Imitation of Christ
That it is Sweet to Despise the World
Now, will I speak again, O Lord, and will not be silent, I will say in the hearing of my God and my King Who is on high: Oh, how great is the abundance of Thy sweetness, O Lord, which Thou hast hidden for those that fear Thee! But what art Thou, for those who love Thee? What, to those who serve Thee with their whole heart? Unspeakable indeed is the sweetness of Thy contemplation, which Thou bestowest on those who love Thee. In this most of all hast Thou showed me the sweetness of Thy love, that when I had no being, Thou didst make me; and when I was straying far from Thee, Thou brought me back again, that I might serve Thee: and Thou hast commanded me to serve Thee. O Fountain of everlasting love, what shall I say of Thee? How can I forget Thee, Who hast vouchsafed to remember me even after I was corrupted and lost? Beyond all hope Thou showest mercy to Thy servant; and beyond all desert, hast Thou manifested Thy grace and friendship. What return shall I make to Thee for this favor? For it is granted to all who forsake these things, to renounce the world, and to assume the monastic life. Is it much that I should serve Thee, Whom the whole creation is bound to serve? It ought not to seem much to me to serve Thee; but this does rather appear great and wonderful to me, that Thou vouchsafest to receive one so wretched and unworthy as Thy servant. It is a great honor, a great glory, to serve Thee, and to despise all things for Thee, for they who willingly subject themselves to Thy holy service, shall have great grace. They shall experience the most sweet consolation of the Holy Spirit, Who for the love of Thee, have cast aside all carnal delight.
AN ALL DAY EXAMINATION OF CONSCIENCE
For the guide to the examination please go HERE
Thoughts on Confession
Based on Fr. Eugene Boylan’s Book
This Tremendous Lover chapter 9
Hope and Confidence in God
Sometimes, the sight of our many sins can induce despondency, or even despair. THAT IS NOT THE WORK OF GOD, but of the devil. God loves the sinner, but hates the sin. If you can arrive at that same hatred of sin, then there is nothing to worry about—no matter how great or frequent those sins may have been! Our Lord Himself said:
“For the Son of man has come to seek and to save that which was lost”(Lk. 19:10 Mt. 18:11)
“But the Pharisees and scribes murmured, saying to His disciples: Why do you eat and drink with publicans and sinners? And Jesus answering said to them: They that are whole need not the physician, but they that are sick. I came not to call the just but sinners to penance. (Lk. 5:30-32)
There is no sin that cannot be forgiven.
If your sins be as scarlet, they shall be made white as snow: and if they be red as crimson, they shall be white as wool (Is. 1:18) All God wants is repentance and sorrow for past sin. “If the wicked do penance for all his sins which he hath committed, and keep all my Commandments, and do judgment and justice, living he shall live and not die. I will not remember all his iniquities that he hath done: in justice which he hath wrought, he shall live. Is it my will that a sinner should die, saith the Lord God, and not that he should be converted from his ways and live?…Because he considereth and turneth away himself from all his iniquities, which he hath wrought, he shall surely live and not die…Be converted, and do penance for all your iniquities: and iniquity shall not be your ruin. Cast away from you all your transgressions, by which you have transgressed, and make to yourselves a new heart and a new spirit. (Ezek. 18:21-31)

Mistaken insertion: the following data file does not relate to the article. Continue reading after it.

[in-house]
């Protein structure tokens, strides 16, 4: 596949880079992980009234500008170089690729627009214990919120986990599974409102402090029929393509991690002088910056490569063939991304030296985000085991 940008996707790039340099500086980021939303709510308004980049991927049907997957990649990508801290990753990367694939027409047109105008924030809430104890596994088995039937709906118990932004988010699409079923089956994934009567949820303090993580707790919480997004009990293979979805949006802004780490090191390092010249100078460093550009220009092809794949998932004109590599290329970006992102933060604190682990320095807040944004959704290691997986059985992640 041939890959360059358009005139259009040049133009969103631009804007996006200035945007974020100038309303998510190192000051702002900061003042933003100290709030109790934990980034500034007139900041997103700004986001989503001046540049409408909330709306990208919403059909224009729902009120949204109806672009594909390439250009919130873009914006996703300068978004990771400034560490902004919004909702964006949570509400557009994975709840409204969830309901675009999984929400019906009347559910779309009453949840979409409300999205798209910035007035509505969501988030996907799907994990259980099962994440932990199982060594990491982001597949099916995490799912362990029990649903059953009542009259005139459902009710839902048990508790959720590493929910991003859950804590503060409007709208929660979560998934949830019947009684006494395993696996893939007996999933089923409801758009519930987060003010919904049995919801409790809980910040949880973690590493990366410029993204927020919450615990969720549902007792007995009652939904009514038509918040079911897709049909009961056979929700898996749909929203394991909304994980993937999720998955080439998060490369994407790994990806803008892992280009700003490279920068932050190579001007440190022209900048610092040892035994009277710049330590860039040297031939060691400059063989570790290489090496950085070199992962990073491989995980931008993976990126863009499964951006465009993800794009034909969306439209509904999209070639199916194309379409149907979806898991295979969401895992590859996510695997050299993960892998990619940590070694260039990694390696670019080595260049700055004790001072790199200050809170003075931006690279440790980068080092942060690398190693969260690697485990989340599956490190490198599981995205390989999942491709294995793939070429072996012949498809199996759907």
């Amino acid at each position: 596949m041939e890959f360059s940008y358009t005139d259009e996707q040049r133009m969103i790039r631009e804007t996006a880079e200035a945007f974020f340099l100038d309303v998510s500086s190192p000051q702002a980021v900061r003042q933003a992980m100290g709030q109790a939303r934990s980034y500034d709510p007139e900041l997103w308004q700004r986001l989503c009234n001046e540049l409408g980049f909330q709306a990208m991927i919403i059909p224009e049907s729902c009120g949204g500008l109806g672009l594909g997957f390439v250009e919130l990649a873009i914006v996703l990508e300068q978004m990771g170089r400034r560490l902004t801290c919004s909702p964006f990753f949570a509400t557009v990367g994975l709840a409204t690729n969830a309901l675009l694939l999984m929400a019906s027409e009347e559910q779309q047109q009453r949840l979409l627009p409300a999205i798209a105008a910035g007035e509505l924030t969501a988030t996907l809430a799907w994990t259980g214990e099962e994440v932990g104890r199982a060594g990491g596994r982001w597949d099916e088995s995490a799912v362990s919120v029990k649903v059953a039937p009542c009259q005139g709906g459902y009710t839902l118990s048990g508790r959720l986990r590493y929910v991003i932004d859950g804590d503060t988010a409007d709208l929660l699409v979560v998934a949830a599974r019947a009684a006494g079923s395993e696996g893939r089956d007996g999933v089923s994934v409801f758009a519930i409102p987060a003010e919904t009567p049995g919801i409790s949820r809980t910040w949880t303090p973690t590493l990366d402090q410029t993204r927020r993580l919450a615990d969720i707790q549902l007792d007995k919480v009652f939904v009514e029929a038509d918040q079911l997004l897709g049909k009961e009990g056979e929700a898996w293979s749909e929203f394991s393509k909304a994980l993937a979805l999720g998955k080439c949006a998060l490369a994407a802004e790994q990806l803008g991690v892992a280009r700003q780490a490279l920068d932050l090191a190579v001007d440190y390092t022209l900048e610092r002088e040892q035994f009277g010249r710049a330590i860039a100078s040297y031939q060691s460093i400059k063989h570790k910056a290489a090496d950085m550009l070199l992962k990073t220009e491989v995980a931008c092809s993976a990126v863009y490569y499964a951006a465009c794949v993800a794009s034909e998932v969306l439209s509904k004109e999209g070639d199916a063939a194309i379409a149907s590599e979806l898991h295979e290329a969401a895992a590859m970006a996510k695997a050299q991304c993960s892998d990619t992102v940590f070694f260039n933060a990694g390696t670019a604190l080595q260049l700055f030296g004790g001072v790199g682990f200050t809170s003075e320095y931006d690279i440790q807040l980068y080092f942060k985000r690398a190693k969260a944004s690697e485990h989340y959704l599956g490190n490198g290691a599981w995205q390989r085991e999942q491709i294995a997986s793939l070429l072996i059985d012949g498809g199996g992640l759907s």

The Mercies of God Are Above All His Works
It is of capitol importance that we never ever let our past sins—no matter how great or filthy they may have been—come between God and ourselves, or make us in any way doubt God’s love, friendship and mercy. As the Psalmist says: “The Lord is gracious and merciful: Patient and plenteous in mercy. The Lord is sweet to all: and His tender mercies are over all His works”. (Ps. 144: 8-9) God does not do things by halves. When He forgives sins, He forgives completely. Their guilt is blotted out entirely and He will not reproach us with them again.
Yet His generosity goes even further. When a soul falls into mortal sin, all the merits from its past life are lost. If, however, the soul repents and obtains pardon, these merits revive again. Such is God’s generosity and love. This is a point of great importance. There is always a great temptation to discouragement and distrust, even after our sins have been forgiven. We feel that God still holds our sins against us; that His Providence will be less favorable to us in the future; we feel that He no longer trusts us and that He will be reserved and sparing in His granting of graces.
We imagine too, that no matter how great our progress may be in the future, the ultimate result will always be spoiled by that unfortunate past. There is a certain height which we could have formerly reached before falling into sin, which we now imagine to be beyond our reach.
All that is natural—BUT it is also quite wrong! It is based upon a wrong notion of God. God loves to bring good out of evil. He did so with Saint Paul, Saint Mary Magdalen, Saint Augustine, with Saint John of God[…] and with many more. It is our lack of confidence which places obstacles in the way. To quote Cardinal Billot: “The penitent can recover something greater, in so far as one who gave himself to heroic works after sin, is more loved by God, then one who, though never stained by mortal sin, is remiss in the exercise of virtues”. (De Poen. Q.89 Summa Theologica, IIIa, Q89 a,2)
Many sins were forgiven Mary Magdalen because she loved much. If we love Him as she did, our sins will be forgiven us; and we can be more pleasing to God by a life of ardent love after our sin, then the lukewarm life of our previous innocence. Truly God can bring good out of evil!
Thanks and Taken from: